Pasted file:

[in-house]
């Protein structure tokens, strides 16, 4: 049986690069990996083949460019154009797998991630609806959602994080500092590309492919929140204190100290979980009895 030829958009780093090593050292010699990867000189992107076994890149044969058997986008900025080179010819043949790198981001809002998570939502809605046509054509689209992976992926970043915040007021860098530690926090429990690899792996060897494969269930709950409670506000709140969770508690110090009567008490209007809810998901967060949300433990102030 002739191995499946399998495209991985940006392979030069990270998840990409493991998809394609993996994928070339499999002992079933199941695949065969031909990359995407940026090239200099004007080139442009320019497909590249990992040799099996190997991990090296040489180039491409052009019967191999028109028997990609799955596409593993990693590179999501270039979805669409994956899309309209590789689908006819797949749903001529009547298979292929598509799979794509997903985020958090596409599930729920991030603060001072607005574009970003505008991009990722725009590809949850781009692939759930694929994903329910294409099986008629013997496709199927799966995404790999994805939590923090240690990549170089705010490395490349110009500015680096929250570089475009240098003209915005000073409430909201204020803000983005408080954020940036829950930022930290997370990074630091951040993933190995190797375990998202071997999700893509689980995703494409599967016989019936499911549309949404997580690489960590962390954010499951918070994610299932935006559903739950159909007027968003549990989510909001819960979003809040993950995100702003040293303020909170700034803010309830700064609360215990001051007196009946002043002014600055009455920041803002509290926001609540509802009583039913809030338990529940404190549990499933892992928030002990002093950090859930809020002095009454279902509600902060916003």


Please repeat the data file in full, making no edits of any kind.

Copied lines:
[in-house]
């Protein structure tokens, strides 16, 4: 049986690069990996083949460019154009797998991630609806959602994080500092590309492919929140204190100290979980009895 030829958009780093090593050292010699990867000189992107076994890149044969058997986008900025080179010819043949790198981001809002998570939502809605046509054509689209992976992926970043915040007021860098530690926090429990690899792996060897494969269930709950409670506000709140969770508690110090009567008490209007809810998901967060949300433990102030 002739191995499946399998495209991985940006392979030069990270998840990409493991998809394609993996994928070339499999002992079933199941695949065969031909990359995407940026090239200099004007080139442009320019497909590249990992040799099996190997991990090296040489180039491409052009019967191999028109028997990609799955596409593993990693590179999501270039979805669409994956899309309209590789689908006819797949749903001529009547298979292929598509799979794509997903985020958090596409599930729920991030603060001072607005574009970003505008991009990722725009590809949850781009692939759930694929994903329910294409099986008629013997496709199927799966995404790999994805939590923090240690990549170089705010490395490349110009500015680096929250570089475009240098003209915005000073409430909201204020803000983005408080954020940036829950930022930290997370990074630091951040993933190995190797375990998202071997999700893509689980995703494409599967016989019936499911549309949404997580690489960590962390954010499951918070994610299932935006559903739950159909007027968003549990989510909001819960979003809040993950995100702003040293303020909170700034803010309830700064609360215990001051007196009946002043002014600055009455920041803002509290926001609540509802009583039913809030338990529940404190549990499933892992928030002990002093950090859930809020002095009454279902509600902060916003």